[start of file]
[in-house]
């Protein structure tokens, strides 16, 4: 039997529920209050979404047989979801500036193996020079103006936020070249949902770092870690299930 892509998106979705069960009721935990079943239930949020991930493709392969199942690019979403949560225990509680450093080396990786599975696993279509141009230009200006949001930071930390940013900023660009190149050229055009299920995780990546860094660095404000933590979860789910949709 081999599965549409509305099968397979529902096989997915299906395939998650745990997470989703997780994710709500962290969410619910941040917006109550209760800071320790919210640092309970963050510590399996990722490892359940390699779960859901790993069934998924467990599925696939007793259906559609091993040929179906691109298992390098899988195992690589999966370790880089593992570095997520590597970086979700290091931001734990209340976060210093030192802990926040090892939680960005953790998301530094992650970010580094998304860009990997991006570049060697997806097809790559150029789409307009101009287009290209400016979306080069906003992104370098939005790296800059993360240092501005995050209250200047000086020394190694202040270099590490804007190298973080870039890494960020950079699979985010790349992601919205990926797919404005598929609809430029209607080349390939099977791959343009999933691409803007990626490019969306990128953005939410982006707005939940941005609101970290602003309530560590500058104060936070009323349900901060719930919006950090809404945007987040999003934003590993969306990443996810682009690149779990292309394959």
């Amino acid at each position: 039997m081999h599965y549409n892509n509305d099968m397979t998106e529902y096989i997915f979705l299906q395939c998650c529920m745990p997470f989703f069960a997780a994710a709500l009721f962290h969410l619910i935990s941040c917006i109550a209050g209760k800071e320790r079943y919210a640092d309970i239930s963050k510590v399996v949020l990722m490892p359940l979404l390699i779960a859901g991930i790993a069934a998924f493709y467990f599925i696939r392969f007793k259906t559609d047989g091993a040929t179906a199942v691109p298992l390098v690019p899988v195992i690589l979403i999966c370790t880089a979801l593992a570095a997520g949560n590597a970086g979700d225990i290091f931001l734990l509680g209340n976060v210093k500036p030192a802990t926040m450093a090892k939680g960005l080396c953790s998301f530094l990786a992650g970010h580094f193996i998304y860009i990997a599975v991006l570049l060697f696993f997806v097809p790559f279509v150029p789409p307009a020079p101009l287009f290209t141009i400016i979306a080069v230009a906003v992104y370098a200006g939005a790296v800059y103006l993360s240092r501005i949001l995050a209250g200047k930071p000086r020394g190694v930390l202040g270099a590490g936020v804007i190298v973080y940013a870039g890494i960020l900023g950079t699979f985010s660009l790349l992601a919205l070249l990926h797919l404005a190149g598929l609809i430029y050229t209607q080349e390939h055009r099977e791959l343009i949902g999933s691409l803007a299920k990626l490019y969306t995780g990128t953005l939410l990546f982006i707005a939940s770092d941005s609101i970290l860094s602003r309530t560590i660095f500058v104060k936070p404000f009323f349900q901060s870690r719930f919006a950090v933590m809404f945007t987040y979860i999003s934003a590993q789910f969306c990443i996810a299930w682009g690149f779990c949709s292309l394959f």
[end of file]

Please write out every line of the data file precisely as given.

[in-house]
């Protein structure tokens, strides 16, 4: 039997529920209050979404047989979801500036193996020079103006936020070249949902770092870690299930 892509998106979705069960009721935990079943239930949020991930493709392969199942690019979403949560225990509680450093080396990786599975696993279509141009230009200006949001930071930390940013900023660009190149050229055009299920995780990546860094660095404000933590979860789910949709 081999599965549409509305099968397979529902096989997915299906395939998650745990997470989703997780994710709500962290969410619910941040917006109550209760800071320790919210640092309970963050510590399996990722490892359940390699779960859901790993069934998924467990599925696939007793259906559609091993040929179906691109298992390098899988195992690589999966370790880089593992570095997520590597970086979700290091931001734990209340976060210093030192802990926040090892939680960005953790998301530094992650970010580094998304860009990997991006570049060697997806097809790559150029789409307009101009287009290209400016979306080069906003992104370098939005790296800059993360240092501005995050209250200047000086020394190694202040270099590490804007190298973080870039890494960020950079699979985010790349992601919205990926797919404005598929609809430029209607080349390939099977791959343009999933691409803007990626490019969306990128953005939410982006707005939940941005609101970290602003309530560590500058104060936070009323349900901060719930919006950090809404945007987040999003934003590993969306990443996810682009690149779990292309394959």
């Amino acid at each position: 039997m081999h599965y549409n892509n509305d099968m397979t998106e529902y096989i997915f979705l299906q395939c998650c529920m745990p997470f989703f069960a997780a994710a709500l009721f962290h969410l619910i935990s941040c917006i109550a209050g209760k800071e320790r079943y919210a640092d309970i239930s963050k510590v399996v949020l990722m490892p359940l979404l390699i779960a859901g991930i790993a069934a998924f493709y467990f599925i696939r392969f007793k259906t559609d047989g091993a040929t179906a199942v691109p298992l390098v690019p899988v195992i690589l979403i999966c370790t880089a979801l593992a570095a997520g949560n590597a970086g979700d225990i290091f931001l734990l509680g209340n976060v210093k500036p030192a802990t926040m450093a090892k939680g960005l080396c953790s998301f530094l990786a992650g970010h580094f193996i998304y860009i990997a599975v991006l570049l060697f696993f997806v097809p790559f279509v150029p789409p307009a020079p101009l287009f290209t141009i400016i979306a080069v230009a906003v992104y370098a200006g939005a790296v800059y103006l993360s240092r501005i949001l995050a209250g200047k930071p000086r020394g190694v930390l202040g270099a590490g936020v804007i190298v973080y940013a870039g890494i960020l900023g950079t699979f985010s660009l790349l992601a919205l070249l990926h797919l404005a190149g598929l609809i430029y050229t209607q080349e390939h055009r099977e791959l343009i949902g999933s691409l803007a299920k990626l490019y969306t995780g990128t953005l939410l990546f982006i707005a939940s770092d941005s609101i970290l860094s602003r309530t560590i660095f500058v104060k936070p404000f009323f349900q901060s870690r719930f919006a950090v933590m809404f945007t987040y979860i999003s934003a590993q789910f969306c990443i996810a299930w682009g690149f779990c949709s292309l394959f």